Powell says there's no 'rulebook' for trade war, pledges to 'act as appropriate' to sustain economy
- Federal Reserve Chairman Jerome Powell says the global economic outlook "has been deteriorating."
- In his annual remarks at Jackson Hole, he again pledged to "act as appropriate to sustain the expansion," a key phrase he has used before and has prompted positive market reaction.
- He spoke at length about tariffs, saying there is no "rulebook" on trade wars and that the Fed may have to "look through" short-range developments.
- But Powell also says the "economy is close to both goals" of price stability and full employment .
Federal Reserve Chairman Jerome Powell repeated his pledge Friday to keep the economic expansion going while acknowledging that tariffs and other factors are causing growth to slow. Less than an hour after the speech, President Donald Trump blasted Powell on Twitter, referring to him as "our enemy."
Powell, while not saying specifically where he thought rates should go, promised that the Fed "will act as appropriate to sustain the expansion," a phrase he has used several times in the recent past.
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Powell also said in his annual remarks at the central bank's Jackson Hole symposium that the "economy is close to both goals" of the Fed's dual mandate of full employment and price stability.
"Our challenge now is to do what monetary policy can do to sustain the expansion so that the benefits of the strong jobs market extend to more of those still left behind, and so that inflation is centered firmly around 2 percent."
He also outlined the challenges the Fed faces and indicated that for he and his fellow officials there are "no recent precedents to guide any policy response to the current situation."
"While monetary policy is a powerful tool that works to support consumer spending, business investment, and public confidence, it cannot provide a settled rulebook for international trade," he said in prepared remarks. "We can, however, try to look through what may be passing events, focus on how trade developments are affecting the outlook, and adjust policy to promote our objectives."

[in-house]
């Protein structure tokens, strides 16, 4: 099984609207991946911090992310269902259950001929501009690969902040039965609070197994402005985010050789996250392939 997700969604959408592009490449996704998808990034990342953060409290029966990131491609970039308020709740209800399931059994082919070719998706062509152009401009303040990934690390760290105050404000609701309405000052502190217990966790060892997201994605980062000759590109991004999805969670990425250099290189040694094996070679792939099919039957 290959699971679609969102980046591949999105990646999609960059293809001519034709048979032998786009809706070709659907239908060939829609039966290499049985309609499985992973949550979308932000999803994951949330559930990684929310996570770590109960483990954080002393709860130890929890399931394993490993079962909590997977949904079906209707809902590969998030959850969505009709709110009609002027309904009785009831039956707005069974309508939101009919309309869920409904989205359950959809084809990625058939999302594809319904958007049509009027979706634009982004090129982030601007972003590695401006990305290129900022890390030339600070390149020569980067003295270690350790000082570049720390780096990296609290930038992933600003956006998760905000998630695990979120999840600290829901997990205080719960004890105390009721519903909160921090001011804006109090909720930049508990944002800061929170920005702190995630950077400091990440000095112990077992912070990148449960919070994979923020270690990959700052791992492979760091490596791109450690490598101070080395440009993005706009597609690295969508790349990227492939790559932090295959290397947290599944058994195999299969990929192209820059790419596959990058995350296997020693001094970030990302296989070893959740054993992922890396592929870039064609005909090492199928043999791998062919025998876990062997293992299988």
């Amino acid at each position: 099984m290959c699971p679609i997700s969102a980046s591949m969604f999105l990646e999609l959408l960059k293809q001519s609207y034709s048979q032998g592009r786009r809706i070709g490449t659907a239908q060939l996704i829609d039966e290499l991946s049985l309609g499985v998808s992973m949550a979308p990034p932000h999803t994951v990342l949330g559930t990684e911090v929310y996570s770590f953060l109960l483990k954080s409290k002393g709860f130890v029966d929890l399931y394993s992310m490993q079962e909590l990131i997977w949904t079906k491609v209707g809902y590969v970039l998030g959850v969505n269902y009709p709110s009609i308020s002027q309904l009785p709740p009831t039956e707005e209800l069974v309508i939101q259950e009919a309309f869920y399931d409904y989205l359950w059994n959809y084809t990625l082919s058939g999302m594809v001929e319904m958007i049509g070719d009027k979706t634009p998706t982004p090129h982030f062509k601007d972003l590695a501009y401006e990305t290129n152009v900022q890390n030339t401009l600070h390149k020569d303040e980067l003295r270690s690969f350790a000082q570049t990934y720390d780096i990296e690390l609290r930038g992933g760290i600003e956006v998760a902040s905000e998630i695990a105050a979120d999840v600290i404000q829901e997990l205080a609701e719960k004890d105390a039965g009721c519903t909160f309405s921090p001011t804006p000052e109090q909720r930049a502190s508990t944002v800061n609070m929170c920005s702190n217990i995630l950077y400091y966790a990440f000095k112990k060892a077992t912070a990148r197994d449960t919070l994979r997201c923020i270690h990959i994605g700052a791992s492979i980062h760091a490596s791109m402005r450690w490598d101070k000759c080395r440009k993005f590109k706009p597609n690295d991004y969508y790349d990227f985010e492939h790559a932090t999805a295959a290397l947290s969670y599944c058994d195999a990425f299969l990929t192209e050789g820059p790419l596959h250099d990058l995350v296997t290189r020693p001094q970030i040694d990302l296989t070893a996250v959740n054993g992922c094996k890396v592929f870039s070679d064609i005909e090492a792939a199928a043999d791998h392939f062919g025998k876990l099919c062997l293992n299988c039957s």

He did say the Fed is looking at ways to address developments in a landscape that has changed significantly since the expansion began a decade ago.
"We are examining the monetary policy tools we have used both in calm times and in crisis, and we are asking whether we should expand our toolkit," he said.
On a broader level, Powell painted a mostly positive picture on the U.S. economy, saying it has "continued to perform well overall" while facing challenges.
"The global growth outlook has been deteriorating since the middle of last year. Trade policy uncertainty seems to be playing a role in the global slowdown and in weak manufacturing and capital spending in the United States," he said.
At its July 30-31 meeting, the policymaking Federal Open Market Committee approved a 25 basis point rate cut, the first reduction in 11 years. Officials cited concerns over weaker global growth, the U.S.-China trade tensions and low inflation in making the reduction.
Markets expect the Fed to approve another cut at its September meeting and another before the end of the year.
In his discussion Friday, Powell broke Fed policy into three eras: one that lasted from 1950-82 that saw the Fed use "stop and go" policy that promoted faster growth but that ultimately ended up with runaway inflation; 1983-2009, in which the Fed controlled inflation but saw financial excesses that culminated in the Great Recession; and the current era, in which policymakers are confronting a world of slower growth with lower-than-normal interest rates and unemployment.
"We have not seen unsustainable borrowing, financial booms, or other excesses of the sort that occurred at times during the Great Moderation, and I continue to judge overall financial stability risks to be moderate. But we remain vigilant," he said.
"Because the most important effects of monetary policy are felt with uncertain lags of a year or more, the Committee must attempt to look through what may be passing developments and focus on things that seem likely to affect the outlook over time or that pose a material risk of doing so," he added. "But fitting trade policy uncertainty into this framework is a new challenge. Setting trade policy is the business of Congress and the Administration, not that of the Fed."
Powell did not mention the yield curve inversion that has been rattling the markets, in which the 2-year Treasury note has surpassed the 10-year, a reliable recession indicator for the past 50 years. Minutes from the last meeting also offered only passing reference to the curve spread, and Powell made no mention of recession in his speech.
Trump thundered Powell on Twitter, saying "the Fed did NOTHING."